Ten years after the Great War and Spanish flu pandemic caused devastation across Europe, a beacon of hope for economic and community recovery emerged in south west London.
Streatham Hill theatre opened its doors to the public for the first time on 20 November 1929.
It opened as the third largest theatre in London, built as part of a cultural renaissance after the calamities of previous decades.
The splendid foyers and staircases of this magnificent building must have seemed astonishingly grand to those who first walked through its doors in the late 1920s – not to mention the 2,800 capacity theatre.
The building is currently Grade II-listed and described by Historic England as a unique and “unusually lavish example of a theatre built in the short-lived revival of building in 1929-30.”
It closed its doors to theatregoers it 1962, however, serving as an incongruously majestic bingo hall until that function ended in 2017.
Since then the building has played host to a single slot machine.
Campaign group Friends of Streatham Hill Theatre are hoping to raise £35,000 by May 25 so a viability report can be carried out on reopening the theatre as a multi-purpose arts venue.
David Harvey, head of the group, said: “Who knows what will happen with the virus coming along, but I think when everything comes back to normal wouldn’t it be great to have a place where we can go, where we can all get together and create stuff as a community, for Streatham and the local area.”
Mr Harvey moved to Streatham in 2010 and helped set up open-access Streatham Theatre Company three years later.
They first performed in one of the theatre’s foyer’s as part of a festival in 2013 – this was when Mr Harvey got to know the amazing theatre space that was going to waste.
He organised a number of site-specific performances as part of guided historical tours that ran until the end of 2016.
Friends of Streatham Hill Theatre hope that the theatre can become a place of inspiration and entertainment for a new generation of performers and audiences.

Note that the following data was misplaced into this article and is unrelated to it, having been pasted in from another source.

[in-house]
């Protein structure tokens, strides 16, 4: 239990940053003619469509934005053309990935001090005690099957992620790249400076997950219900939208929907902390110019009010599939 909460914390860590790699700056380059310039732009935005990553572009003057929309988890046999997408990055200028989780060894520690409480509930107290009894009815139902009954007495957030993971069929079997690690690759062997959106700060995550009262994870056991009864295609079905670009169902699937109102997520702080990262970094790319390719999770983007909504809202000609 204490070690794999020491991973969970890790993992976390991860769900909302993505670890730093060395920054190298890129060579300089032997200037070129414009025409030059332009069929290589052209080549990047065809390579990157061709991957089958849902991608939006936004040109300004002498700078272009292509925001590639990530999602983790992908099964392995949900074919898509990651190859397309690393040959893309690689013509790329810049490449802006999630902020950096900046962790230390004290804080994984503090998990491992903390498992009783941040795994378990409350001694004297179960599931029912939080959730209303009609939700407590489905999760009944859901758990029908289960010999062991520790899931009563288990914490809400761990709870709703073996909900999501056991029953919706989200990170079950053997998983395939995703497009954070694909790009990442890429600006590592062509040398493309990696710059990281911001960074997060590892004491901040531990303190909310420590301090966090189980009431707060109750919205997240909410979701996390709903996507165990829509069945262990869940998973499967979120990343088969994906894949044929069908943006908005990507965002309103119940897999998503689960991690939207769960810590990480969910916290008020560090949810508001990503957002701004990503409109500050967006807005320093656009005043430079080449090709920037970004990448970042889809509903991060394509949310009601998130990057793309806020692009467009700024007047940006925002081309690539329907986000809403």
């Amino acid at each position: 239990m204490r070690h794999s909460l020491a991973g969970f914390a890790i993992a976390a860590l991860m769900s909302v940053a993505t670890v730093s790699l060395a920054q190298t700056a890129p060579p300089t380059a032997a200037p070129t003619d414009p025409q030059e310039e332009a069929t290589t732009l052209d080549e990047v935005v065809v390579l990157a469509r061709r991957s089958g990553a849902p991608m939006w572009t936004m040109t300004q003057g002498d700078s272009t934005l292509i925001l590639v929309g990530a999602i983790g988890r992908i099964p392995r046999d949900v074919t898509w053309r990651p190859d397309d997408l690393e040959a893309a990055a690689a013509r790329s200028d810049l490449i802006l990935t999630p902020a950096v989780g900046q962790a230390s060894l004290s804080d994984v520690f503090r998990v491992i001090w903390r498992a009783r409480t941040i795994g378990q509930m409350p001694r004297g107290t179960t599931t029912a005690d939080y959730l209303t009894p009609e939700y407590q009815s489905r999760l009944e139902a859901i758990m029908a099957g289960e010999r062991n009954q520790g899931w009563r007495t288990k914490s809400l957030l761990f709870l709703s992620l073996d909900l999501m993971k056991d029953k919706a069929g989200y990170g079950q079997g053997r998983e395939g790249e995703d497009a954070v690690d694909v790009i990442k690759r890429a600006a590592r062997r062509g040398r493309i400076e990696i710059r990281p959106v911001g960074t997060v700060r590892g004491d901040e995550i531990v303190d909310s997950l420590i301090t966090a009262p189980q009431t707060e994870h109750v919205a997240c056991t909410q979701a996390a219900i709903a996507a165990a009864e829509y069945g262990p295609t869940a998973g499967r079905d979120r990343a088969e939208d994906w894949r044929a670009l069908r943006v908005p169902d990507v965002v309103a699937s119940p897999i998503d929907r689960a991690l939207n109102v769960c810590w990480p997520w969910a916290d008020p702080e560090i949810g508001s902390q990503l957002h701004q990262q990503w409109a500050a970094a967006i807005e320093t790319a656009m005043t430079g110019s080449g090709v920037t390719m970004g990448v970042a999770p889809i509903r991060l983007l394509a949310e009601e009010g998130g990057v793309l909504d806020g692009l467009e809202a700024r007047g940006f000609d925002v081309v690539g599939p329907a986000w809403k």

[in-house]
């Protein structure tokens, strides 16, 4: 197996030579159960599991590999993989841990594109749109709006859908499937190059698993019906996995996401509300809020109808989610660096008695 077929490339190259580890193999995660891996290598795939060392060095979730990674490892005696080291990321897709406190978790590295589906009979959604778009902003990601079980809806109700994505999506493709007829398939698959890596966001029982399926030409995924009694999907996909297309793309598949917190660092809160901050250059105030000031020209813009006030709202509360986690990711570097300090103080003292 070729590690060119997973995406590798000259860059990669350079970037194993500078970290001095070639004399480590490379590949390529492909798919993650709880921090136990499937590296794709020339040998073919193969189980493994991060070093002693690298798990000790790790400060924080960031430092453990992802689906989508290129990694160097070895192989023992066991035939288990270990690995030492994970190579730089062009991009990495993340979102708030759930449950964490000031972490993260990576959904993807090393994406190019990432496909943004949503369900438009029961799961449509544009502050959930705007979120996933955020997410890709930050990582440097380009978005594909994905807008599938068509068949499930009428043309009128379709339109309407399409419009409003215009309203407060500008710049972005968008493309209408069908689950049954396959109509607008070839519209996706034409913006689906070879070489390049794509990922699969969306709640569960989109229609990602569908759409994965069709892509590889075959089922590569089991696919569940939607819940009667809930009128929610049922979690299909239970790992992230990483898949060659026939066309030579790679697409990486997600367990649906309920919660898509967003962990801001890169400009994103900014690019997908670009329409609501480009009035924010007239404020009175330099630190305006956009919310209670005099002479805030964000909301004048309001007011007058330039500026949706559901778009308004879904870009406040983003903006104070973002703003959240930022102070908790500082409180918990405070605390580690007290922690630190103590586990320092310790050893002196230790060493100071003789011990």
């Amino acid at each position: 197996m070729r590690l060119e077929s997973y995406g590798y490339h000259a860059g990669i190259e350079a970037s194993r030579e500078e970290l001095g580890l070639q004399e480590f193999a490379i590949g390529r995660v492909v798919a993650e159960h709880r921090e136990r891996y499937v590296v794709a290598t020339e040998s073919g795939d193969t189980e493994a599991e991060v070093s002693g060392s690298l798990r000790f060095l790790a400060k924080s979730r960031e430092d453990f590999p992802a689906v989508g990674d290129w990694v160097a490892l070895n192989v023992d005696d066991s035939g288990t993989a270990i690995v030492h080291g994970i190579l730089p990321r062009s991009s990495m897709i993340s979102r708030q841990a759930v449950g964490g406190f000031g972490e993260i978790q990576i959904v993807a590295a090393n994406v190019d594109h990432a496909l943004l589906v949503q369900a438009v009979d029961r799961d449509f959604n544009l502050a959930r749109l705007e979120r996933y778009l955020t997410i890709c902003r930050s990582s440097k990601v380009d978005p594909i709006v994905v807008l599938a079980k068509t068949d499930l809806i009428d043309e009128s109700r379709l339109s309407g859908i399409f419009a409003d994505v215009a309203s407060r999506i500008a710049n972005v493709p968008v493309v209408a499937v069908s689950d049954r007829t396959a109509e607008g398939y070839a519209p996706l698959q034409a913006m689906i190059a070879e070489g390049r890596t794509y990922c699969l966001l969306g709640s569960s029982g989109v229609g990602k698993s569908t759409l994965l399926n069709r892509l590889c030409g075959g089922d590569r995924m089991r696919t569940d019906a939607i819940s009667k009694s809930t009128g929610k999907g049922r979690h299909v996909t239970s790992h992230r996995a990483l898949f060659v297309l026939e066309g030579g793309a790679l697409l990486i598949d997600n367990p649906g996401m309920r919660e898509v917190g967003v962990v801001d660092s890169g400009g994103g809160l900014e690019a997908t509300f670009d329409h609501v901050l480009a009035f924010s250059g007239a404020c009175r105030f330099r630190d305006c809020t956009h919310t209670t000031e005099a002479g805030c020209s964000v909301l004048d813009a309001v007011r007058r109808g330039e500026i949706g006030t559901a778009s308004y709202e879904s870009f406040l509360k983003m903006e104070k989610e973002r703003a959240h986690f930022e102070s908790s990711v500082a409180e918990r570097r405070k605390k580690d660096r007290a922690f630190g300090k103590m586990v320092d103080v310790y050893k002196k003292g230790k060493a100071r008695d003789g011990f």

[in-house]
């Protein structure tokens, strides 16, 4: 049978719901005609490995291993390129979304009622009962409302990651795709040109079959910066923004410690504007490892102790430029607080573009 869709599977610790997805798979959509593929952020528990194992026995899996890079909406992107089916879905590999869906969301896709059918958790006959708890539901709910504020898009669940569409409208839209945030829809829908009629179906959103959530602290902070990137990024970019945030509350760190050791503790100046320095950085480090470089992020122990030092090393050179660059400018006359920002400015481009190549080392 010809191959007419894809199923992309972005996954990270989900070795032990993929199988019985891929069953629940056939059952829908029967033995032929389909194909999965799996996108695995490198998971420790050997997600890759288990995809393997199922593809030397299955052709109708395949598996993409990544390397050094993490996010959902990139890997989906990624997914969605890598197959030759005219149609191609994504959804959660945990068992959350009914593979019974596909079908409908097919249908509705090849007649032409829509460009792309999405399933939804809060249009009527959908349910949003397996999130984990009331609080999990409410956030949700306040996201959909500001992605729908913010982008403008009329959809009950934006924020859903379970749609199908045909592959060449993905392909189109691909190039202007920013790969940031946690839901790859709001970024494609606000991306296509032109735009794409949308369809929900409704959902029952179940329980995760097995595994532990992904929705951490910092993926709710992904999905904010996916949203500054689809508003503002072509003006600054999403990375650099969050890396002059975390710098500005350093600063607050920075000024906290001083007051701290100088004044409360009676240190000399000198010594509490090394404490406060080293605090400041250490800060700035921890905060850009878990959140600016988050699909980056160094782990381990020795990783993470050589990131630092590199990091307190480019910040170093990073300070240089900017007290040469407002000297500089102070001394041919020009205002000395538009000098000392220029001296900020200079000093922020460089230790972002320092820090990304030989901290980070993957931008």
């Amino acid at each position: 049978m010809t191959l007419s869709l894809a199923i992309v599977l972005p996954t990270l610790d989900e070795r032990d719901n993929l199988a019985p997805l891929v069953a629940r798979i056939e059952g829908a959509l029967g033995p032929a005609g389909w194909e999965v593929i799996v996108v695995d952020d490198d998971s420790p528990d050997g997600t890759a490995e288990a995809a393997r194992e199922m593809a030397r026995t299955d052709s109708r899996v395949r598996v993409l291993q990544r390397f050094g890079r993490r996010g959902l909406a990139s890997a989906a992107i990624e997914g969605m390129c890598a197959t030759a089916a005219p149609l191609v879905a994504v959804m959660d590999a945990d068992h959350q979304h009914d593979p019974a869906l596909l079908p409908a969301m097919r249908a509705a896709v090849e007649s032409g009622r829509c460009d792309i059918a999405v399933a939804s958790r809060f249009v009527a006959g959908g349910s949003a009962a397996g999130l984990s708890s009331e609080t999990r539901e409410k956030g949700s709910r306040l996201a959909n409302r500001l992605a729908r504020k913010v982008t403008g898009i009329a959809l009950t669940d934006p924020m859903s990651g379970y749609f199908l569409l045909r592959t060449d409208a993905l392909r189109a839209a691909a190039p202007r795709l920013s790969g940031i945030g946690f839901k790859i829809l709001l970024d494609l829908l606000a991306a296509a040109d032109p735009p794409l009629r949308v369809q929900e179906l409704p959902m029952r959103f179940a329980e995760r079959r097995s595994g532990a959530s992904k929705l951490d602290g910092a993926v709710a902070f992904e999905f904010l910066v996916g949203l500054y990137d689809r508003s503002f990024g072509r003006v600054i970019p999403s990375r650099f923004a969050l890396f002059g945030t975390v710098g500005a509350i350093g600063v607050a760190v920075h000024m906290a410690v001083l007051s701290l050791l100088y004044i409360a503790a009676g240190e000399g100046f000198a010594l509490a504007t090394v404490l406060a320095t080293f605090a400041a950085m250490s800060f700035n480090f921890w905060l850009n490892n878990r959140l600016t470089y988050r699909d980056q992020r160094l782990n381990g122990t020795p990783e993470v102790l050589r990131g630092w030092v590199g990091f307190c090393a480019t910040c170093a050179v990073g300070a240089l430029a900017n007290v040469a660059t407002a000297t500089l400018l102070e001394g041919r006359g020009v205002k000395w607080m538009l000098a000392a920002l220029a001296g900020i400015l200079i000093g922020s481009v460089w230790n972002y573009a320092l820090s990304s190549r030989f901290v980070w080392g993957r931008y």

A host of stars performed at the theatre before its closure in 1962, including Paul Robeson, Sir Michael Caine and Dame June Whitfield.
Baroness Floella Benjamin said last month: “Sadly we recently lost the great artiste Roy Hudd who I fondly remember performing with in the 1980s.
“I am deeply concerned that the Streatham Hill Theatre, where he made his professional debut as a comedian in 1957 is at risk.
“After a long life as a theatre and bingo hall this magnificent building is sitting unused but not unloved.
“Thankfully the Friends of Streatham Hill Theatre are campaigning to reawaken this Sleeping Beauty of a theatre as an arts and cultural centre to give potential future stars a chance to shine.”
Actors Simon Callow and Catherine Russell led the theatre’s 90th birthday celebrations in November last year.
— Streatham Hill Theatre (@StreathamHillT) November 25, 2019
The Mayor of London announced on March 11 that the campaign will receive a pledge of £15,000 as part of Crowdfund London, to support plans to revive the dormant theatre as a multi-purpose arts and cultural venue, creating new opportunities and benefits for the local community.
Streatham MP Bell Ribeiro-Addy responded: “I’m delighted to hear Streatham Hill Theatre has secured Mayoral funding to pursue its renovation project.
“The theatre is an iconic piece of local architecture and I welcome and support efforts to refashion it into a community multi-arts venue, where we can showcase our rich local culture.”
As of August 2019, Lambeth Council identified the theatre as a possible focal point of regeneration for the Streatham area in its Streatham Investment and Growth Strategy.
Mr Harvey said: “The vision we’ve got is a centre where there’s always something on, something that the community could come and see, but also something that the community can come and participate in.
“There are a lot of local groups: Streatham Theatre Company, a lot of choirs and arts organisations that don’t have anywhere big to perform or to rehearse.
“It’s a place where we would always be able to have something on, whether that’s an art exhibition for local artists, or you could always go in for a drink or a coffee.
“It would be the place to go for arts, culture and entertainment within Streatham.”
The campaign has currently raised over £28,500 of its £35,000 first phase target, with a deadline of May 25.
Feature image credit: Tim Hatcher.